Ex-Gay Activist’s Warning Of Threats To ‘Heterosexual Rights’ Mirrors Other Anti-Gay Organizations

Greg Quinlan, president of the ex-gay group PFOX, has a distorted perspective on the world. In his new screed at LifeSiteNews, he reiterates the false claim that child molestation can cause homosexuality, conflates affirming a child’s gender identity with rejecting a child’s sexual orientation, and accuses gays of having a “dread and absolute fear of heterosexuality.” But what’s noteworthy about his post is not the harmful ex-gay rhetoric but his framing that “homofascism” is threatening liberty with “anti-heterosexual legislation.”

Quinlan’s interpretation of the LGBT equality movement may read as a fringe view, but his argument is the same as more mainstream anti-gay groups like the National Organization for Marriage:

But when I decided to leave homosexuality after seeing hundreds of my friends and acquaintances die of AIDS, I was demonized and excoriated as an ex-gay traitor, which continues to this day. Now I see that same hate against the ex-gay community being targeted against African-Americans who refuse to equate sodomy with their skin color and against heterosexuals who will not recognize homosexual behavior as a civil right.

So what does that mean for heterosexuals? Just look at what is happening. In addition to banning heterosexual therapy, individual homosexuals are filing lawsuits against heterosexuals by using gay rights laws to force mandatory recognition and approval of homosexual behavior. Businesses and individuals who do not approve are fired from their jobs, threatened, or publicly castigated — as witnessed by the attempted but failed nationwide Chick-fil-A boycott by homosexuals.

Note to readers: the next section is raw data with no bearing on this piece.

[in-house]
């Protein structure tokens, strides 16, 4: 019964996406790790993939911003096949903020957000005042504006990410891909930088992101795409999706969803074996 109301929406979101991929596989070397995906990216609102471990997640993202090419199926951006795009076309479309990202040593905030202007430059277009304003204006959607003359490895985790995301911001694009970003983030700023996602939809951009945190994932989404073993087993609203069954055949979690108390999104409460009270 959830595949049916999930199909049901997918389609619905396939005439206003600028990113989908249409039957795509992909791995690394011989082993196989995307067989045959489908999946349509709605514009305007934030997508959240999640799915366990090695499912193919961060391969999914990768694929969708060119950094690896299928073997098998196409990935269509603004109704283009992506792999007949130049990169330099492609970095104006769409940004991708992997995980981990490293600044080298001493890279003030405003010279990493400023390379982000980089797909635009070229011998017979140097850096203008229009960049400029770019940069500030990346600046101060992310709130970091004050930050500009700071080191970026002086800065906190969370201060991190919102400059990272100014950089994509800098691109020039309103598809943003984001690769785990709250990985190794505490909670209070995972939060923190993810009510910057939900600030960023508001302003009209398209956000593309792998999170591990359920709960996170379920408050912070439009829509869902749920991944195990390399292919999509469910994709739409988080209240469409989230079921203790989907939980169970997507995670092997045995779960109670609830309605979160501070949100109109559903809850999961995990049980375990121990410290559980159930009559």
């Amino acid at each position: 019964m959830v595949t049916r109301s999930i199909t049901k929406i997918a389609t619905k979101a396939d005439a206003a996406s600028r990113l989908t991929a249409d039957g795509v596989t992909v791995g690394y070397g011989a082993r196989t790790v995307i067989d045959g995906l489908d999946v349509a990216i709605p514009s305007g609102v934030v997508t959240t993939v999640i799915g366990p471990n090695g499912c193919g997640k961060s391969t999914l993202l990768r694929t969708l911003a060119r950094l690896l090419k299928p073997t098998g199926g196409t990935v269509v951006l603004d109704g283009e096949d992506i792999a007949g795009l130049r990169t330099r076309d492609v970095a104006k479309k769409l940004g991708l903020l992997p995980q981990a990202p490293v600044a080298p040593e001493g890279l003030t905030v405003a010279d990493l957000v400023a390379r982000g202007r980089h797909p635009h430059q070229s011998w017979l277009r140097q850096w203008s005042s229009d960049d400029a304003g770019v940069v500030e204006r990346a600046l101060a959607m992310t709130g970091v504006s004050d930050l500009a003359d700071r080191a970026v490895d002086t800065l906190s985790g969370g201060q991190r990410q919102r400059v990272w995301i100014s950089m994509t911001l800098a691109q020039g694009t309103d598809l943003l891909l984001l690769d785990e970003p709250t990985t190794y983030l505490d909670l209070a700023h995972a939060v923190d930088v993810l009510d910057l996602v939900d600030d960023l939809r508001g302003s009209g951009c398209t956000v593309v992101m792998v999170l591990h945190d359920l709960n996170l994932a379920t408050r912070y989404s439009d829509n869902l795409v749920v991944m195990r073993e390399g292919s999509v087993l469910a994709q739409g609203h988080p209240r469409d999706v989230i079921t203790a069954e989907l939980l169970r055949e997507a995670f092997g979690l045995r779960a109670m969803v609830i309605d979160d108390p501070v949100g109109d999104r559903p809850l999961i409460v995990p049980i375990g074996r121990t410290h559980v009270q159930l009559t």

The culture war is not slowing down; it’s just beginning to gain steam as gay organizations turn to anti-heterosexual legislation, mandatory public approval of sodomy, federal funding of gay youth activist organizations and homosexual initiatives, required government training against “homophobia,” “heterosexism,” and “transphobia,” etc., etc. This is more than a culture war; it is a war for our very own freedoms — a war for the character and future of our nation.

Homofascism will soon be, if it is not already, the greatest threat to our individual liberties in this country. So-called equality marriage is just the beginning.

Just like NOM, Quinlan tries to drive a wedge between gays and African Americans, erasing individuals who belong to both communities in the process. Just like NOM, he defends individuals who discriminate against gays and lesbians as victims just defending their anti-gay “religious liberty.” And just as NOM manipulates the notion of what is being taught in schools, Quinlan reduces the full lives of gays and lesbians to their sexual “behavior.” He doesn’t have a single claim that isn’t one of the mainstream arguments against LGBT equality, but what makes his perspective unique is its candor.


Achieving full LGBT equality means achieving full straight equality too. When one group is treated as less than — denied legal securities for their families, fired or denied housing for their identities, etc. — the other group adjusts to expectations that they are “more than.” The term “white supremacy,” for example, is an apt description for those who oppose civil liberties based on race, because they want people who are white to have power and privilege in society that non-whites do not. In the same way, anti-gay groups are arguing for a “heterosexual supremacy,” a culture in which those with opposite-sex attractions can expect to have advantages that those with same-sex attractions or divergent gender identities do not. The landscapes for those two struggles are of course so historically different as to be incomparable, but the nature of advocating for social justice in both cases is a fair parallel.

Quinlan’s article offered nothing substantively new in terms of arguments against LGBT equality, but by defending “Heterosexual Rights,” he has pulled away the curtain on the motives of the entire anti-equality movement. The “individual liberties” Quinlan feels are at threat is nothing more than the opportunity for one group of people to discriminate against another, which has nothing to do with liberty whatsoever.